Then the unexpected happened. The redistricting plan ordered into effect by the state Supreme Court in March 2002 placed Kline’s home in a new 2nd District where there was no incumbent. State GOP leaders urged Kline to run again. But Luther’s home was in the new 6th District, which was considerably more Republican after the redistricting. So he decided to take on Kline in the 2nd District. The acrimonious campaign resumed where it had left off. Luther called Kline an extremist who held “Texas values.” Luther’s campaign manager encouraged Sam Garst, a Sierra Club activist and Luther supporter, to enter the race as a candidate of a new “No New Taxes” party—a purposefully deceptive banner designed to siphon votes from the Republican. The local media harshly criticized the scheme as “un-Minnesotan.” This time, Kline won 53%-42%.

In the House, Kline’s voting record has put him among the chamber’s most conservative members. He proposed legislation to replace Ulysses S. Grant with former President Ronald Reagan on the $50 bill. He later became a trusted deputy of Boehner and was given responsibilities at the National Republican Congressional Committee, the campaign arm of House Republicans. When the ranking Republican slot on Education and Labor came open in 2009, House Republicans wanted a tough counterweight to liberal panel Chairman George Miller of California. Kline leapfrogged over several more senior Republicans while fending off a challenge from the more junior Rep. Cathy McMorris Rodgers, another Boehner loyalist. As it became clear that Republicans would reclaim the House majority in 2010, Kline was equally tough on conservatives who were campaigning on a pledge to abolish the Education Department as a way to save money. “That’s simply not going to get done,” he said.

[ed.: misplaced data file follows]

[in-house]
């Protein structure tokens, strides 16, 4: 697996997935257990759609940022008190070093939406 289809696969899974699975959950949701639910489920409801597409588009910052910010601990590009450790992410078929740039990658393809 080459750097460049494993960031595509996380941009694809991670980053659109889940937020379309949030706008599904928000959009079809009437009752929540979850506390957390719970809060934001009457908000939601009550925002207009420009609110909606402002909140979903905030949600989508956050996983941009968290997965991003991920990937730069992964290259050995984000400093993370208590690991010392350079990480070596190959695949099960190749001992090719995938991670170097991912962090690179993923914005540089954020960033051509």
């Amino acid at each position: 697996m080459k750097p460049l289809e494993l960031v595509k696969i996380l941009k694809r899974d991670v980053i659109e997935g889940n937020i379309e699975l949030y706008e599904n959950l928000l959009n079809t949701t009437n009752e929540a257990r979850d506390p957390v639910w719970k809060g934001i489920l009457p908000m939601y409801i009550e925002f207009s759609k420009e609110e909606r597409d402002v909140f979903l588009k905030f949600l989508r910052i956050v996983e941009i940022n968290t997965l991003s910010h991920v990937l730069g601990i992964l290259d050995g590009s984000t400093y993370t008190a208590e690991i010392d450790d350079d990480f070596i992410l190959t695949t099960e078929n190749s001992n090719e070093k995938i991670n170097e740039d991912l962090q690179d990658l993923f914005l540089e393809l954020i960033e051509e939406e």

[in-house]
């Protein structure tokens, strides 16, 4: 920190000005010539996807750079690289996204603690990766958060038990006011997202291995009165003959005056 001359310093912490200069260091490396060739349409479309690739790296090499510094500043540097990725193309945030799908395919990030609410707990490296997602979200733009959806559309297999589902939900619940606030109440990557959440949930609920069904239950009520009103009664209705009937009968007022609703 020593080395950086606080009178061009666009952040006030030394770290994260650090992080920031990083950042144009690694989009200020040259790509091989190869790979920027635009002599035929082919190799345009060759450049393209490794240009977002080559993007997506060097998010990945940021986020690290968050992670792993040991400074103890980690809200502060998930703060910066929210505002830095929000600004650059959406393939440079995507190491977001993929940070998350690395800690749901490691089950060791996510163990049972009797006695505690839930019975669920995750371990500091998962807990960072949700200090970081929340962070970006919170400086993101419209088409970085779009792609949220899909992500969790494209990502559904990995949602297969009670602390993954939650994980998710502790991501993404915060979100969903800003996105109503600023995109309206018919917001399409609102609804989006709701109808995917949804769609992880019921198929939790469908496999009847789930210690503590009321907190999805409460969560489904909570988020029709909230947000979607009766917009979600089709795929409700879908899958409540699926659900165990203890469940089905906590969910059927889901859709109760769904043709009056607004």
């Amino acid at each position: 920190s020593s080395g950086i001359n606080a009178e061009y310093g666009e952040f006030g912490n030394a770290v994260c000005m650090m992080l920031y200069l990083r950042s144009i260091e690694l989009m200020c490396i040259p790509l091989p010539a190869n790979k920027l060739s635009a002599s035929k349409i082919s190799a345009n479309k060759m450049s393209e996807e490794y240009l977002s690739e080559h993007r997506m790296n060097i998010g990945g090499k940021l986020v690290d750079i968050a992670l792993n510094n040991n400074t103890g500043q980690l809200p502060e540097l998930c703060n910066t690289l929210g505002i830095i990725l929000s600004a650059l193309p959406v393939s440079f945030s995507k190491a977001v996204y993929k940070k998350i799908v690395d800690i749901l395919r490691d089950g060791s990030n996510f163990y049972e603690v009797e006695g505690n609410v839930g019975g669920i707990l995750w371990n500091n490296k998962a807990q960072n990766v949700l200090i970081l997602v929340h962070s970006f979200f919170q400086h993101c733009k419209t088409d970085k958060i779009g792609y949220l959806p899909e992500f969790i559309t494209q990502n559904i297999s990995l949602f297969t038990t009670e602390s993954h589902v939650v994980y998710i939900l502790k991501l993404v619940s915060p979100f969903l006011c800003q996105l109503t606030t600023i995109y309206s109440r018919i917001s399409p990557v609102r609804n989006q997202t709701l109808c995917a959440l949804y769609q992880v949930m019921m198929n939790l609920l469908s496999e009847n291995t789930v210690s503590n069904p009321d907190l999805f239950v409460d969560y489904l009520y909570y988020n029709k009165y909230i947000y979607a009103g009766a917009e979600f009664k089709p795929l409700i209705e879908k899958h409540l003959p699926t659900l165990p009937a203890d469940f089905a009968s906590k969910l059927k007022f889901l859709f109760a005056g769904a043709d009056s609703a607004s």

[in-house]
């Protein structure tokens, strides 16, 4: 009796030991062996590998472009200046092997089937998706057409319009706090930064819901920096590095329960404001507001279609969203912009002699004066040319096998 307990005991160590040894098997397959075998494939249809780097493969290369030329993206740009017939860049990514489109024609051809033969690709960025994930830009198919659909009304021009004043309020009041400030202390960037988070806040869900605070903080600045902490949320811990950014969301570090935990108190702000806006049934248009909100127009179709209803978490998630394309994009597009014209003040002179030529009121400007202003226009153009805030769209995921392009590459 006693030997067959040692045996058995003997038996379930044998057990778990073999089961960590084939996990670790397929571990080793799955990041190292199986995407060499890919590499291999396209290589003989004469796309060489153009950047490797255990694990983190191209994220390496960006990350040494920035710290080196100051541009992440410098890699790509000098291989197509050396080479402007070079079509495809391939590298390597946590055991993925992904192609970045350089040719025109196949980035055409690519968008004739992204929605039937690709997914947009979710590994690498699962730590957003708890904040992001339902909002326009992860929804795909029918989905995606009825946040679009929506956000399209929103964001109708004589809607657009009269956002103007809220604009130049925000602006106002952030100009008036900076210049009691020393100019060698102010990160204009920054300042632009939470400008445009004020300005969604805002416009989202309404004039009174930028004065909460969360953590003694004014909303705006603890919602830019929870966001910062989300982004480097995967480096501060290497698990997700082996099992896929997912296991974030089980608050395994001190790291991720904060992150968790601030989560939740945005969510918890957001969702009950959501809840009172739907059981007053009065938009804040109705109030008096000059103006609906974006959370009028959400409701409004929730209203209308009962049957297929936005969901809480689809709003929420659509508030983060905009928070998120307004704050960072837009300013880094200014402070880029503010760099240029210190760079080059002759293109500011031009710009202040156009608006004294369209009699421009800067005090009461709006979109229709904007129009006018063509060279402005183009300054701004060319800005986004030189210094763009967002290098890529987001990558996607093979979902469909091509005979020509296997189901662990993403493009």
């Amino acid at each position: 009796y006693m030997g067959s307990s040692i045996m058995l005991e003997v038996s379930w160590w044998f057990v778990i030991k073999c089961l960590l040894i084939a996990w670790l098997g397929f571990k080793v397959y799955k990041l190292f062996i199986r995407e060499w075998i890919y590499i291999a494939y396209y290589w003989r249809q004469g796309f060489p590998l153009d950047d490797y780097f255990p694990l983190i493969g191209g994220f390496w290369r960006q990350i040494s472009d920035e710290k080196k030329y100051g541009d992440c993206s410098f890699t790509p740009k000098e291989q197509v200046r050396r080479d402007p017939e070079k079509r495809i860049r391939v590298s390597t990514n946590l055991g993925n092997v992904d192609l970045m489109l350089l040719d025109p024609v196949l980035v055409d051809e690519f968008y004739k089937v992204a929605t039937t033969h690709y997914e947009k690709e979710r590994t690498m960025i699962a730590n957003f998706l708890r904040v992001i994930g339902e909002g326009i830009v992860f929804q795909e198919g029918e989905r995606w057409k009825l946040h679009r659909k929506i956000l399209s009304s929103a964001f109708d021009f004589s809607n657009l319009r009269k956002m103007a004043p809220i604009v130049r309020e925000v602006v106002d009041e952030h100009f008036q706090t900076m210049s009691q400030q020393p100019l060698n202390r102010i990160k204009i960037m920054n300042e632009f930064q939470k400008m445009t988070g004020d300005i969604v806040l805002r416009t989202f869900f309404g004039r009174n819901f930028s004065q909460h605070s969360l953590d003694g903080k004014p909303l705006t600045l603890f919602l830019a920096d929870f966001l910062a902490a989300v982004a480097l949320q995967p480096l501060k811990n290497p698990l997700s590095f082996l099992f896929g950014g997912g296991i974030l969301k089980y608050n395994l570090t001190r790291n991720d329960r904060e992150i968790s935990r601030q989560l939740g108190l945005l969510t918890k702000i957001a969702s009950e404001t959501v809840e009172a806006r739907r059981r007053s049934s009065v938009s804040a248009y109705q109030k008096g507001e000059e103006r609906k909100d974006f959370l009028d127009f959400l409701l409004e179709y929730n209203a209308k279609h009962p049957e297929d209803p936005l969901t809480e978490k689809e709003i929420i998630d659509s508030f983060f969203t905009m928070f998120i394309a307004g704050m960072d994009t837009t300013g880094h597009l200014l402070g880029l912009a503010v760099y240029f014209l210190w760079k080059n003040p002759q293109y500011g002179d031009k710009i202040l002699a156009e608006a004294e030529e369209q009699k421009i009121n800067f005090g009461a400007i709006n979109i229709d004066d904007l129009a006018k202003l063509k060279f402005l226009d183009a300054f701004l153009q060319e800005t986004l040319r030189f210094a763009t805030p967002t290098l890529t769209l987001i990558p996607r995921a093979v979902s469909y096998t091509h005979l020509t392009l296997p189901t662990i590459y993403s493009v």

As chairman, Kline hoped in the 112th Congress (2011-12) to get some bipartisan backing on a rewrite of the No Child Left Behind education law, which expired in 2007 and which members of both parties have found severely wanting. But after some discussions with Miller, he released a bill in 2011 that essentially cut Democrats out of negotiations. The legislation ratcheted back the federal role in education and handed power back to states and local leaders, whom he said “are clamoring to … revive innovation in our classrooms.” But Democrats excoriated his efforts, joining with business and civil rights groups in arguing that his proposed changes would unfairly impact minorities, low-income students, and students with disabilities. The measure was adopted by the House on a party-line vote.